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A daily dose of brilliance

Mutts: The Comic Art of Patrick McDonnell; Patrick McDonnell; Harry N. Abrams: 216 pp., $45

October 26, 2003|Glen David Gold | Glen David Gold is the author of the novel "Carter Beats the Devil."

"Americans assume that which is serious and pretentious is by nature high art and that which is simple and cheap cannot possibly have any artistic value." So wrote Gilbert Seldes in his 1923 notes for an essay that would become "The 7 Lively Arts," the first book-length evaluation of such popular arts as the comic strip. Though other critics eventually responded to his invitation to celebrate musical comedy, dance and the movies, as of now, 80 years later, the critics' party boat for the comic strip remains in dry dock.

What is it about words and pictures? Separately, they are beyond reproach, but the moment they mate, their offspring is branded an underachiever. Occasionally an essay argues that the graphic novel medium is worthy of praise, citing the illustrated novels "Maus" by Art Spiegelman or "Jimmy Corrigan" by Chris Ware. But people still suspect this argument reeks of camp, in the same vein as pleas for a reevaluation of the drive-in movie theater. The works discussed are rare, the result of extremely personal vision and issued every few years between hard covers. No one argues that the daily comic strip -- a far more disposable, popular and thus suspect form -- is overrun with artistic brilliance.

In part, the fault lies with the strips themselves. Though adventure strips ("Flash Gordon," "Prince Valiant," "Tarzan") have had their share of successors to N.C. Wyeth, illustrator of such works as "Treasure Island," in the world of the humor strip and the gag-a-day, the roll call of geniuses is short. Two in particular stride from one end of the 20th century to the other: George Herriman, who died in 1944, and Charles M. Schulz, who just made it to the millennium. Their work couldn't have been more different. Herriman's "Krazy Kat" was a chaotic blend of Joycean language and bizarre landscapes. Its few fans (by the end it appeared in fewer than 30 papers) had to fight through layers of murk and misunderstanding to eventually tease out what the strip's meaning -- and sometimes it meant nothing at all. At its aesthetic polar opposite stands "Peanuts." What Schulz drew, and how he drew it, was so simple it looked like anyone could do it, which was his brilliance. The huge circular heads with scribbles for hair hid in plain sight a subversive question: What if children could voice their inner conflicts with the vocabulary of adults?

In the post-Schulz world, artists have copied his style without understanding that simplicity doesn't mean simple-mindedness. Even when the writing is excellent, the comic pages today mostly carry crudely drawn strips, talking heads drawn as vehicles for the verbal gag. We might read strips for the characters, the viewpoint, the laugh, but the art? Not anymore.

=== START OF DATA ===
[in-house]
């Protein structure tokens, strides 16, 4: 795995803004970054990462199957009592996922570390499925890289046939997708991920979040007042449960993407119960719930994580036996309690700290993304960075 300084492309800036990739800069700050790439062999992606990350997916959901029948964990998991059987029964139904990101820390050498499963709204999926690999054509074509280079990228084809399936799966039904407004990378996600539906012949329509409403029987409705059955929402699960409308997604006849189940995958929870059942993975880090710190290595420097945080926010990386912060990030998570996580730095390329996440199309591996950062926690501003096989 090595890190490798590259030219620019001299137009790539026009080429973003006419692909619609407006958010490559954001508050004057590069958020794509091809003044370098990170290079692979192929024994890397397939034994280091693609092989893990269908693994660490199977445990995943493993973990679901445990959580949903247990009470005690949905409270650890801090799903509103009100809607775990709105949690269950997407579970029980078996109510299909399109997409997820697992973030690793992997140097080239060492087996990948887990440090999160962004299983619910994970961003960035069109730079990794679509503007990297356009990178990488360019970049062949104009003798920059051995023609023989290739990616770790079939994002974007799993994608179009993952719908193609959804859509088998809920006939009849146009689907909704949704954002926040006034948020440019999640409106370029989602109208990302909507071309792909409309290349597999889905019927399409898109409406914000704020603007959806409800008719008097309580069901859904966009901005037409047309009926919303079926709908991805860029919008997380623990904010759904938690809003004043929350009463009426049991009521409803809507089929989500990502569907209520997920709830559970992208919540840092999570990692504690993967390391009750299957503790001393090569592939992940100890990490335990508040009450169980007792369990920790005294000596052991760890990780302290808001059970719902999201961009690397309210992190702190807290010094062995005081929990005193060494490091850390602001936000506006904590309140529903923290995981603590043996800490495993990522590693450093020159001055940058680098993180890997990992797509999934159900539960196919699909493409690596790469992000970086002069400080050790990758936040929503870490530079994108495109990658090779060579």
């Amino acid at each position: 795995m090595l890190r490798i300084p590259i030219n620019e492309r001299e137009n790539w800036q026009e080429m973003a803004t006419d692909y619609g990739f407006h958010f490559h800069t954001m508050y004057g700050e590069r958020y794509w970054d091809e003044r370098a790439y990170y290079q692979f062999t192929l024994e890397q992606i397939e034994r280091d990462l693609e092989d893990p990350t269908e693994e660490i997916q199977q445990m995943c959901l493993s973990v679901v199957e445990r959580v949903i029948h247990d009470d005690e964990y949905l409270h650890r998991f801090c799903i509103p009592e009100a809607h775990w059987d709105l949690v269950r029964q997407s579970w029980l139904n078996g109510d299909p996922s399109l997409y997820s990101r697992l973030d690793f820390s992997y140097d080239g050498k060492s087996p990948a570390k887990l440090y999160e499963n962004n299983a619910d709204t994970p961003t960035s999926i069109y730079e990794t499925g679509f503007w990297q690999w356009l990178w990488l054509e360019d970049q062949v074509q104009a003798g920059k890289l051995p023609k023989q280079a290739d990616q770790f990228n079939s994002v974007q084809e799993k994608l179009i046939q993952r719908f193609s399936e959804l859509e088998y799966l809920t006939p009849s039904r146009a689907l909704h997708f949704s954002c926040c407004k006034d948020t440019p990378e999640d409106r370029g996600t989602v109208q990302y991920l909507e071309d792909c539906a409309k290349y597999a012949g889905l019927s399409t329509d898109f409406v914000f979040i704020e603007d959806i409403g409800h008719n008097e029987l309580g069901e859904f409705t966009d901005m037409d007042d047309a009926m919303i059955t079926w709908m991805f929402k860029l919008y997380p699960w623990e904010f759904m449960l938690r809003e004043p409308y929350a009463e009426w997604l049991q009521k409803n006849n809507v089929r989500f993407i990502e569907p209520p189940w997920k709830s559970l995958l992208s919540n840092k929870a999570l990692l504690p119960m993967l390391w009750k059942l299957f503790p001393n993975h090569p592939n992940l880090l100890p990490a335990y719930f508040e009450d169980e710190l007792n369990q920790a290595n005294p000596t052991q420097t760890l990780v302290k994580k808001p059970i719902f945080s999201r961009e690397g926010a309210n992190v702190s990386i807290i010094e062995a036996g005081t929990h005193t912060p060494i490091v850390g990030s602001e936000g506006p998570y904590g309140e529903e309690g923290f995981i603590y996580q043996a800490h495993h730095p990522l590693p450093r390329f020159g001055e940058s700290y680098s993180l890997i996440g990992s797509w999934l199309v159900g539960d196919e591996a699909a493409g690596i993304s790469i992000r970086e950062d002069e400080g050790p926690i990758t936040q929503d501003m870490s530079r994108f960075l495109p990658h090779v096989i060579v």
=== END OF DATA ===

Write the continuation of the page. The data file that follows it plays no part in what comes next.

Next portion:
Thank goodness for "Mutts" by Patrick McDonnell. Heavyweight art-publishing house Harry N. Abrams, recognizing a gem, has released a monograph devoted to a contemporary comic strip for the first time in its history. The result is a delight, especially for those of us who read the strip one day at a time in the Los Angeles Times or the more than 500 other papers that publish it; the accumulation of work proves that there is even more here than meets the eye, which was plenty to start with. It is a strip with a philosophy as deep and as tranquil as a Zen Buddhist's, drawn by an artist fully aware of all that has come before him.

The strip's setup is indistinguishable from many ersatz-Garfield comics: cat (Mooch) and dog (Earl) talk to their animal friends or interact a little more realistically with their human companions. It could be doomed to the "isn't-that-cute, isn't-that-true" school of humor. But "Mutts" is saved by a worldview that is profoundly sweet, weighted toward the profound: In subtle ways, it explores the relationship of man and animal, the place of pride and dominion. There are small moments, as when Mooch's owners silently fall asleep next to their cat, that aren't exactly jokes but gentle recognitions that defy cliche. Plenty of the episodes are just plain funny, running from the absurd (cat and dog eat until they explode into bits) to the picaresque (the crab explains his visit with disco pirates). At their best, Mooch and Earl play on human emotion as Charlie Chaplin did, from slapstick to high-wire sentimentalism. One Sunday strip features a pack of African animals facing the domesticated pair, with a lion saying, quietly, "We're scared." It's drawn without an ounce of pathos or cuteness; the resulting impact is as disturbing as hearing a distant rifle shot.

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